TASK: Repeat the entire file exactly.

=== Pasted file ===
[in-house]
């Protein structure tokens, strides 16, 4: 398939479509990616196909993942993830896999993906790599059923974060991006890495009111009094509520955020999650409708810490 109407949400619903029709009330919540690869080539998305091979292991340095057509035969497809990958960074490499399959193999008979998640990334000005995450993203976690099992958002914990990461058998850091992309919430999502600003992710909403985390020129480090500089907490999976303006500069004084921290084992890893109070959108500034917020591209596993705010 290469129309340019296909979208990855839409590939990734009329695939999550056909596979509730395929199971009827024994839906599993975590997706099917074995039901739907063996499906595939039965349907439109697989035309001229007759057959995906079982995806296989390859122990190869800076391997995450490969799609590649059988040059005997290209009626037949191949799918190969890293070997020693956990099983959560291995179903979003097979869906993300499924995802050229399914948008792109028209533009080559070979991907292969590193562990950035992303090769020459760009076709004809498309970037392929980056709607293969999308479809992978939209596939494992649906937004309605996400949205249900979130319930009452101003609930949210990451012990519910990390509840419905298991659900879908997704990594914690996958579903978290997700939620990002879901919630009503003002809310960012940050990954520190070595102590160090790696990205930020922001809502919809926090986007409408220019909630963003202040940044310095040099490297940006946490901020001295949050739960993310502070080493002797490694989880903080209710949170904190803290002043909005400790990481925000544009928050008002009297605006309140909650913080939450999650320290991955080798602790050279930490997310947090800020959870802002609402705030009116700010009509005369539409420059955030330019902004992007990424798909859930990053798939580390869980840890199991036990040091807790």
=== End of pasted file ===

[in-house]
């Protein structure tokens, strides 16, 4: 398939479509990616196909993942993830896999993906790599059923974060991006890495009111009094509520955020999650409708810490 109407949400619903029709009330919540690869080539998305091979292991340095057509035969497809990958960074490499399959193999008979998640990334000005995450993203976690099992958002914990990461058998850091992309919430999502600003992710909403985390020129480090500089907490999976303006500069004084921290084992890893109070959108500034917020591209596993705010 290469129309340019296909979208990855839409590939990734009329695939999550056909596979509730395929199971009827024994839906599993975590997706099917074995039901739907063996499906595939039965349907439109697989035309001229007759057959995906079982995806296989390859122990190869800076391997995450490969799609590649059988040059005997290209009626037949191949799918190969890293070997020693956990099983959560291995179903979003097979869906993300499924995802050229399914948008792109028209533009080559070979991907292969590193562990950035992303090769020459760009076709004809498309970037392929980056709607293969999308479809992978939209596939494992649906937004309605996400949205249900979130319930009452101003609930949210990451012990519910990390509840419905298991659900879908997704990594914690996958579903978290997700939620990002879901919630009503003002809310960012940050990954520190070595102590160090790696990205930020922001809502919809926090986007409408220019909630963003202040940044310095040099490297940006946490901020001295949050739960993310502070080493002797490694989880903080209710949170904190803290002043909005400790990481925000544009928050008002009297605006309140909650913080939450999650320290991955080798602790050279930490997310947090800020959870802002609402705030009116700010009509005369539409420059955030330019902004992007990424798909859930990053798939580390869980840890199991036990040091807790």